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Gold medal expertise: Q&A with Dr. Sheri Walters

Dr. Walters celebrates with twins Monique Lamoureux-Morando (left), who scored the equalizer that sent the game into overtime, and Jocelyne Lamoureux-Davidson (right), who scored the gamewinning goal.

Sheri Walters, PT, PhD(c), DPT, SCS, ATC/L, CSCS, is an assistant professor of kinesiology at ATSU-CGHS. She’s also an athletic trainer for U.S. Women’s Hockey, gold medal winners at the 2018 Winter Olympics. Here, Dr. Walters describes her experience in Pyeongchang and her team’s thrilling 3-2 win over Canada.

Tell us about your role with U.S. Women’s Hockey.

“My official title is athletic trainer, but I believe I was brought on because of my background in performance physical therapy at EXOS – Athletes’ Performance. I also have experience with long-term rehab and corrective exercise programs to help reduce injury risk and enhance performance.”

How did you get connected with the team?

“I have worked with U.S. Paralympics Track and Field since 2011. One of the team physicians told me about an opportunity to move into residency with the team in the lead up to the games. She suggested I apply. I interviewed with the director of women’s hockey, and she invited me to some camps for a trial run. I was then named to the 2017 World Championship team that defeated Canada for the gold. This was after the women boycotted USA Hockey to obtain equitable funding and treatment.”

What is most exciting about working with Olympic athletes?

“The most exciting part of working with this team has been watching them put in so much effort day in and day out, on and off the ice, to achieve their goal of winning an Olympic gold medal (six members of this team have two silver medals), and to grow the game of women’s hockey. I have had the opportunity to work with many professional, elite, and Olympic athletes in my career. This team, as a whole, is unparalleled, in terms of their team-first mindset. They lift each other up daily. They help their staff daily. For example, I have never had so many athletes offer to carry my bags, or just take them without asking. They are great athletes, but they are even better people. That is what has made this experience so fun and rewarding.”

How did it feel to watch your team win the final game?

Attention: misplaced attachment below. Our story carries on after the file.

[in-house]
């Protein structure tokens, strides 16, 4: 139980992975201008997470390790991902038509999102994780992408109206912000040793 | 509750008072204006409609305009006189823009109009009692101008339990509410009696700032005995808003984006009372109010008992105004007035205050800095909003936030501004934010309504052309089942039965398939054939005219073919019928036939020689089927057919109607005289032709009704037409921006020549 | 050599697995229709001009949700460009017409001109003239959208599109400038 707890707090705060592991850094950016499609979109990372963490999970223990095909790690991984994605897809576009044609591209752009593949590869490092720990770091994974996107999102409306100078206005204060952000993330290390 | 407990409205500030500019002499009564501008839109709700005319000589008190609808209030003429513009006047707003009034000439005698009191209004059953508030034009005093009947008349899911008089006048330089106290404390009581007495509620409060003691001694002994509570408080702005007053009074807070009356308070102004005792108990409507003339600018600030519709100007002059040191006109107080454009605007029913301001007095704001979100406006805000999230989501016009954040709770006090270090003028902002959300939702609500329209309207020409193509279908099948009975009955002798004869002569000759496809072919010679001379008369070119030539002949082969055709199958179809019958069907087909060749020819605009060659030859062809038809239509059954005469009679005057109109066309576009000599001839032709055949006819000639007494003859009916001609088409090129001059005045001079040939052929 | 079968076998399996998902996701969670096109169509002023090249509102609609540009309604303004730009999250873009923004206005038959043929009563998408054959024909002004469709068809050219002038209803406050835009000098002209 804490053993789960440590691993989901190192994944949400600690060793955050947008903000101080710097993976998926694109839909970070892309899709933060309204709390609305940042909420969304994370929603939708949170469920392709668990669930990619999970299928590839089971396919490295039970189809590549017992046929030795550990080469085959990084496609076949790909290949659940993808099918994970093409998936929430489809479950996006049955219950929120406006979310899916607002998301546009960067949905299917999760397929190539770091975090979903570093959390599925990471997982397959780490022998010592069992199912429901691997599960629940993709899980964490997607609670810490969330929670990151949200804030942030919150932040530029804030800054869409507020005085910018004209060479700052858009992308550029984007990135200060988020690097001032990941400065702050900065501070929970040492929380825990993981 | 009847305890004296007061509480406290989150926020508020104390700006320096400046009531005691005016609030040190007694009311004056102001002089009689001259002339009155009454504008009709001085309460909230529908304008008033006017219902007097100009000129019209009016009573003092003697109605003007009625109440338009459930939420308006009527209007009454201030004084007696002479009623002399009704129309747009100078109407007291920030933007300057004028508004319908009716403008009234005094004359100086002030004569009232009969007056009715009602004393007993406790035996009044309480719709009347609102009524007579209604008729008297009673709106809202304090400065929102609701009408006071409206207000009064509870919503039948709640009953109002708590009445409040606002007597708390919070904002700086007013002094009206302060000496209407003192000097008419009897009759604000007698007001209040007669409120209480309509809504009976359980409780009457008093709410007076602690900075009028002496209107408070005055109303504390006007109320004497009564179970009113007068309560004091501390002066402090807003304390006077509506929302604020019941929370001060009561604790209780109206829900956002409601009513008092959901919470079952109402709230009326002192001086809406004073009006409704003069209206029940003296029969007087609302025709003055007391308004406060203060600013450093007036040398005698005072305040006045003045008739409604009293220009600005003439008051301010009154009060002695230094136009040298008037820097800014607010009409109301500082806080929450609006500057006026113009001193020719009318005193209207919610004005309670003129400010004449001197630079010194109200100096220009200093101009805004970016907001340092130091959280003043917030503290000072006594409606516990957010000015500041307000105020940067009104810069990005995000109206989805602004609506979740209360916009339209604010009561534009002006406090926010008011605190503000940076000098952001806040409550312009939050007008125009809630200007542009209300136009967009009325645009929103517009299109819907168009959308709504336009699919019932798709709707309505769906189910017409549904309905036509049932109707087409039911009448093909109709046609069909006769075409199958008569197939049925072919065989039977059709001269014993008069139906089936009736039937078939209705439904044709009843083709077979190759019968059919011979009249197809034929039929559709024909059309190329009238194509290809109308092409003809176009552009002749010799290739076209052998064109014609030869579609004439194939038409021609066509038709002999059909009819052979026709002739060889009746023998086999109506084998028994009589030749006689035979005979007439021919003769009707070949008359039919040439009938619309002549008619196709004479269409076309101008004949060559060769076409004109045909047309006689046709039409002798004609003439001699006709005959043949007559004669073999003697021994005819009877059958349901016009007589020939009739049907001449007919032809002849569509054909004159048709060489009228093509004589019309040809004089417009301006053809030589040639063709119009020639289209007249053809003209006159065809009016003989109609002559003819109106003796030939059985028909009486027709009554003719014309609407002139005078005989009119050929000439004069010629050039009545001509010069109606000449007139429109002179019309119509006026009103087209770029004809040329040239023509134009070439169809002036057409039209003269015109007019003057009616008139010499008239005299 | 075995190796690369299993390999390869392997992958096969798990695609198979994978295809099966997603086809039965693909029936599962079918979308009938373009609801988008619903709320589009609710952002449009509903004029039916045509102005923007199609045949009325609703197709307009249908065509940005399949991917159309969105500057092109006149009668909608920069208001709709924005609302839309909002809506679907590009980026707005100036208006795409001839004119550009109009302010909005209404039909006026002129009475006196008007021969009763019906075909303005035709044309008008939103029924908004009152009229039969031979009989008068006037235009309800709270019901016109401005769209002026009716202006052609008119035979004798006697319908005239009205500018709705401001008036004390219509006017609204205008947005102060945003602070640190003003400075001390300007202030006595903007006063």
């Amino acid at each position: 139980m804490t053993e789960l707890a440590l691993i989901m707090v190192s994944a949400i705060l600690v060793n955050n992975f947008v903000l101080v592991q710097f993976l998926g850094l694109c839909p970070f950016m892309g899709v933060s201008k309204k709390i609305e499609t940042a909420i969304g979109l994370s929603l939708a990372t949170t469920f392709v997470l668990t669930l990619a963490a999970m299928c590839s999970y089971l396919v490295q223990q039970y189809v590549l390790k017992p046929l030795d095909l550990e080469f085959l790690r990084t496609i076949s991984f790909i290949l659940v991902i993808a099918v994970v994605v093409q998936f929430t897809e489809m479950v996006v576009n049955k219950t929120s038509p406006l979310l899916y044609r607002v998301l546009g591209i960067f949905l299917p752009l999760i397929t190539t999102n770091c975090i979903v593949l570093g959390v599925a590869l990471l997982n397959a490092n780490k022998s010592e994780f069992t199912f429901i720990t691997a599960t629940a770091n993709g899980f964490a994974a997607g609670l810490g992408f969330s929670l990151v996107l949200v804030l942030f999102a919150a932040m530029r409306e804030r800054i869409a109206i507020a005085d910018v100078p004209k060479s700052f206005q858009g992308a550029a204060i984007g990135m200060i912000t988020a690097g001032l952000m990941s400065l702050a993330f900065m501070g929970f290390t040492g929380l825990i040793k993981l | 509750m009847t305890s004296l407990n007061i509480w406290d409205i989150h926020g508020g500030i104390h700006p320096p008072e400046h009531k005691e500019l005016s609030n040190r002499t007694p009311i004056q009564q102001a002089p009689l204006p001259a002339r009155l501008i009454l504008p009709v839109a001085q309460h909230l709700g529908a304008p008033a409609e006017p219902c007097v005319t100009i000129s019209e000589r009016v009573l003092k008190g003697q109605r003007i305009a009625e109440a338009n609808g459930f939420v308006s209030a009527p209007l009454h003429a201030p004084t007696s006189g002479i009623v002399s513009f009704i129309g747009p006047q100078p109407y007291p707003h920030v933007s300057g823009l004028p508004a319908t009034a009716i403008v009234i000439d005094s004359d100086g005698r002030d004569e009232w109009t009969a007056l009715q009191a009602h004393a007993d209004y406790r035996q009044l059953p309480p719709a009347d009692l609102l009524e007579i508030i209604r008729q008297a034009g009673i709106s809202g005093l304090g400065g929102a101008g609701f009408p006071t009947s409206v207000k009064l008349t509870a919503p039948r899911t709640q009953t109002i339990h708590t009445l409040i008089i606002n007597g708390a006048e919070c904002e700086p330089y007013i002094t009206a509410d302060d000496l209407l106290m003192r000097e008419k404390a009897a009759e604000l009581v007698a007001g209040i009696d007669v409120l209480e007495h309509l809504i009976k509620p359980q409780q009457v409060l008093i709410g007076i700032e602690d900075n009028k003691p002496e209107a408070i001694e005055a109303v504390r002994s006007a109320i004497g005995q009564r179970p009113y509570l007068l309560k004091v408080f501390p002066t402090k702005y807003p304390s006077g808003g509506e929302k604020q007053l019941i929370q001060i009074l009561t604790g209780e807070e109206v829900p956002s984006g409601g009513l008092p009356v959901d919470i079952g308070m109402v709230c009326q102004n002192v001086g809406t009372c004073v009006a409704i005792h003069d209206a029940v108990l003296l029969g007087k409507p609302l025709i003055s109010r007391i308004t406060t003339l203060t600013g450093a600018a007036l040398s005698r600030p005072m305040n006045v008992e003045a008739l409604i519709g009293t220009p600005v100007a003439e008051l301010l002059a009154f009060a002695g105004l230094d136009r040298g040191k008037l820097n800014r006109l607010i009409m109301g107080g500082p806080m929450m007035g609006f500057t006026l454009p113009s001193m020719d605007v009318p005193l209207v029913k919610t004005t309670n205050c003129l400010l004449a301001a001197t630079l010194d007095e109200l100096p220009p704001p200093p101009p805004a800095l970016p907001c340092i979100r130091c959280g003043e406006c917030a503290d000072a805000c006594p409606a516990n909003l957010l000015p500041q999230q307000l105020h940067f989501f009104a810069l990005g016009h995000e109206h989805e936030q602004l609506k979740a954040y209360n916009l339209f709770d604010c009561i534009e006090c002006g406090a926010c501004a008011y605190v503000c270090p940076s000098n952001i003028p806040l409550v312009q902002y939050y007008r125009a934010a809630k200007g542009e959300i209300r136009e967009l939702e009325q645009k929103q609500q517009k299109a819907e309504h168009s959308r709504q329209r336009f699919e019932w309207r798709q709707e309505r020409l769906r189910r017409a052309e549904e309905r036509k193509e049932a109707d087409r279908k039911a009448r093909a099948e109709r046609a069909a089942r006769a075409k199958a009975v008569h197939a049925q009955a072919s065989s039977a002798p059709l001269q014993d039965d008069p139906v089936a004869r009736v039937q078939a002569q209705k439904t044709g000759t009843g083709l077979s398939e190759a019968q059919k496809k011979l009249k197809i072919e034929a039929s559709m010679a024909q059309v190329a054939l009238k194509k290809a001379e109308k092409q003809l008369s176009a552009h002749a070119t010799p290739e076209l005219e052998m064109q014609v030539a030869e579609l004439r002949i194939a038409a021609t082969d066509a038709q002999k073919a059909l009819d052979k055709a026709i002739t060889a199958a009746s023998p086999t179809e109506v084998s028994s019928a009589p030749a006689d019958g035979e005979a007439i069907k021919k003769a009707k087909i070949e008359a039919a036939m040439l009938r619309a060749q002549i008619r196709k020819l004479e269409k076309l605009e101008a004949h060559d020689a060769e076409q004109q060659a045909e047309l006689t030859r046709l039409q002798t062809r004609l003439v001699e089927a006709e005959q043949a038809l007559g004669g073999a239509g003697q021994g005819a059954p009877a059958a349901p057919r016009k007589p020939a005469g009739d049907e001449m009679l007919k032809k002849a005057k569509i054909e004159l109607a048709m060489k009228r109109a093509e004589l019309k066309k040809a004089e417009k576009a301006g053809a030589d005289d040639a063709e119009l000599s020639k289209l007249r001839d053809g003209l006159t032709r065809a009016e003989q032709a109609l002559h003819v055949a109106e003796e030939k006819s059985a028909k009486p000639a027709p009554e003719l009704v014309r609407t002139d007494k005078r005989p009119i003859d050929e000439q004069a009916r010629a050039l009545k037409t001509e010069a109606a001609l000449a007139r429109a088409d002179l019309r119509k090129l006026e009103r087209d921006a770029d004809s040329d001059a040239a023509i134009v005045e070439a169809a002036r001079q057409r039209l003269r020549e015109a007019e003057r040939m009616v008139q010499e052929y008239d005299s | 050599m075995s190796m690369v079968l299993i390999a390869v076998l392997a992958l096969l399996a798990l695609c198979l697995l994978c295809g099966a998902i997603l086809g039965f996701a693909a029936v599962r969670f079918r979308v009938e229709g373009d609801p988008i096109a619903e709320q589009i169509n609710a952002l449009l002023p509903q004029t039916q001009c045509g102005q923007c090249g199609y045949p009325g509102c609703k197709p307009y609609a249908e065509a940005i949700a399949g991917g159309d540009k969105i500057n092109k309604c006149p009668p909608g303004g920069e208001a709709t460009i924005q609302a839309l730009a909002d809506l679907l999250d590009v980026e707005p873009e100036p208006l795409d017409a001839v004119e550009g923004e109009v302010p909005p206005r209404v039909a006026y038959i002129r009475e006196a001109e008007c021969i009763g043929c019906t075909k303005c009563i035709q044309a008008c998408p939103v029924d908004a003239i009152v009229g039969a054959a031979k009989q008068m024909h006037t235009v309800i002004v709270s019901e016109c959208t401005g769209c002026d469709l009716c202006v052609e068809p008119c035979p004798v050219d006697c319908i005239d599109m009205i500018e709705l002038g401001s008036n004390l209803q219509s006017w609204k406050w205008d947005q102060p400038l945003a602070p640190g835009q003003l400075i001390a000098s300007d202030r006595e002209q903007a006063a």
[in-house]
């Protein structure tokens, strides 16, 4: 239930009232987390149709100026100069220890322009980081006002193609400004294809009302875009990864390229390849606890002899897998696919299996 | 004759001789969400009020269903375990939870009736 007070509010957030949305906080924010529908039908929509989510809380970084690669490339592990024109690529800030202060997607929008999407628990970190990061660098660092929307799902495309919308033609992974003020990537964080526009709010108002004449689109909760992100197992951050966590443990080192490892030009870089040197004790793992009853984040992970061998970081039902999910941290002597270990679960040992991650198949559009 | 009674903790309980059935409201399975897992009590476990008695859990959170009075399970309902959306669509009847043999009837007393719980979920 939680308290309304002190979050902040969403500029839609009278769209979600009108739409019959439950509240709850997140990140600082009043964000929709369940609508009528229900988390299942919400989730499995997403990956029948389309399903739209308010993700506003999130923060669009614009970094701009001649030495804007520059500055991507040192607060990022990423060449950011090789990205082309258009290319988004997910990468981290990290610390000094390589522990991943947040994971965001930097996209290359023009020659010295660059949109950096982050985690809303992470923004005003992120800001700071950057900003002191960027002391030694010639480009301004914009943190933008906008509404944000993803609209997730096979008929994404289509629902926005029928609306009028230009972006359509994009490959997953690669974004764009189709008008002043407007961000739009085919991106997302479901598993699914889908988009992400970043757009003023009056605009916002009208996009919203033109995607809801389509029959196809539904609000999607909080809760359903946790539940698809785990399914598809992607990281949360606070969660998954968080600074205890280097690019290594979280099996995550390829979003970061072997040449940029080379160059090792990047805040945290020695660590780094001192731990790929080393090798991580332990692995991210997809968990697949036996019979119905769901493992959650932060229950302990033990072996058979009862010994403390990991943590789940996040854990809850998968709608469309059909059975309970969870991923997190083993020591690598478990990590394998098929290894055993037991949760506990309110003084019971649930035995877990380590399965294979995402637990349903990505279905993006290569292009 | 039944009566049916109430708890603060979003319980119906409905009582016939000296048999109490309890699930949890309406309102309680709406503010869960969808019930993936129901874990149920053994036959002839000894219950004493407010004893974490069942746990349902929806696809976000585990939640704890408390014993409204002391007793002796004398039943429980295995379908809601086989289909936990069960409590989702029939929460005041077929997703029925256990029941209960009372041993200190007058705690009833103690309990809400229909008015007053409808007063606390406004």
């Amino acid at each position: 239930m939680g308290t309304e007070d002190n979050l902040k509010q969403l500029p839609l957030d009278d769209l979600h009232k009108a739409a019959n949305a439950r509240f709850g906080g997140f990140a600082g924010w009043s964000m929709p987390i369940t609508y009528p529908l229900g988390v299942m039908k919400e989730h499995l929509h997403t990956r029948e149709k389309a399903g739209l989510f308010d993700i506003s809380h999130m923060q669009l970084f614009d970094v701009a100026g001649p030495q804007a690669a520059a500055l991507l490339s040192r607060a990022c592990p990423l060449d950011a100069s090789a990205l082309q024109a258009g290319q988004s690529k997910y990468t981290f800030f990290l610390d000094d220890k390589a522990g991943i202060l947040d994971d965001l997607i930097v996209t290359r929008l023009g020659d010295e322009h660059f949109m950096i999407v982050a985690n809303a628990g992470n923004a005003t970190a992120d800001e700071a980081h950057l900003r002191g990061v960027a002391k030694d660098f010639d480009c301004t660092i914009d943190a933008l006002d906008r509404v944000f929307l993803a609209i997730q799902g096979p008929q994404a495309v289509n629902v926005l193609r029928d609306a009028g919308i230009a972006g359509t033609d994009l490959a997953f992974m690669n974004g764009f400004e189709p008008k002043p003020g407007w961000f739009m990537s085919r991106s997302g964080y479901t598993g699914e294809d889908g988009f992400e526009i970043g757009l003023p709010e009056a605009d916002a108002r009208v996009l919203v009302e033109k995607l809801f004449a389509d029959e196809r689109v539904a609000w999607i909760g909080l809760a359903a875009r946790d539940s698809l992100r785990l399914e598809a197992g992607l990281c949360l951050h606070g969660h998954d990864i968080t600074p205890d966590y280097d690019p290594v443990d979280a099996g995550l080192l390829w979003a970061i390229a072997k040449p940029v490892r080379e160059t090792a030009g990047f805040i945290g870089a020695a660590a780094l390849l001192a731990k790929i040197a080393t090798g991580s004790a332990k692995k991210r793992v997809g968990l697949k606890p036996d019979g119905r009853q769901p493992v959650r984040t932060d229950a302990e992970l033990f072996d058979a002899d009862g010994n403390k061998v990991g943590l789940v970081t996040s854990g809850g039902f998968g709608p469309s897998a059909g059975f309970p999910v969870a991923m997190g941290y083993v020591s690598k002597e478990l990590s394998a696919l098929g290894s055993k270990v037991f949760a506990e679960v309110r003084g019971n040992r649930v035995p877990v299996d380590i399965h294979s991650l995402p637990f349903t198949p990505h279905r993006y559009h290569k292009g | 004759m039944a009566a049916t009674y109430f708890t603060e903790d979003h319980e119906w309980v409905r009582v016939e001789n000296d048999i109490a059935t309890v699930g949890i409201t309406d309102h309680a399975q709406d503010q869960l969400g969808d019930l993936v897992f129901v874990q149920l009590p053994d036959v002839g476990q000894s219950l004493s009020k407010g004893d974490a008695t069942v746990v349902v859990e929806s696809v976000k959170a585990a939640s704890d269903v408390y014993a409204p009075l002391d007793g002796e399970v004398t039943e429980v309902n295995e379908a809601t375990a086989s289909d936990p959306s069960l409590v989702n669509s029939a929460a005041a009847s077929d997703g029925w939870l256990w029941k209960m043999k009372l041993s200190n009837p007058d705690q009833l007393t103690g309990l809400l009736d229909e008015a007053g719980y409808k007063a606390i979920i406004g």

“It’s hard to describe. I have never been so nervous, but at the same time, there was a sense of calm on the bench like, ‘We got this.’ Coming out of the locker room before overtime, one of the players made a joke, thanking one of the coaches for a conditioning drill from residency. That made everyone laugh. The U.S. then dominated overtime, even though they didn’t score. Going into the shootout, Maddie Rooney, the goalie, was smiling. She was very relaxed. When Jocelyne Lamoureux went out to take her shot, you could just see it in her eyes. I’ve seen the Lamoureux twins practice those shots countless times after practice. The whole bench just felt this was their time.”

Does your experience working with Olympic athletes carry over into your teaching?

“As a clinician, I treat all my clients the same, whether they are elite athletes or weekend warriors. What carries over to my teaching from these experiences is the knowledge gained from the clinicians I meet all over the world. On a daily basis, I get to work closely with and learn from other U.S. medical professionals. Together, we travel and meet medical professionals from all over the world and grow from those experiences. This knowledge, and the network built from these experiences, are all brought back to my work at ATSU.”

What advice would you give someone who is thinking about following your career path?

“In my experience, to get offered these opportunities, you need to have both a growth and team mindset. You have to be open to new ideas and to learning and working with others. While I’m a licensed healthcare professional and certified in many different areas, I still carry bags, help load and unload the bus, take out trash, and do laundry. It’s just part of it. Countries and teams are limited in the number of people who can live in the Olympic Village and have access to the venues, so everyone has to help. Ultimately, it’s about the athletes and whatever it takes for them to perform their best.”


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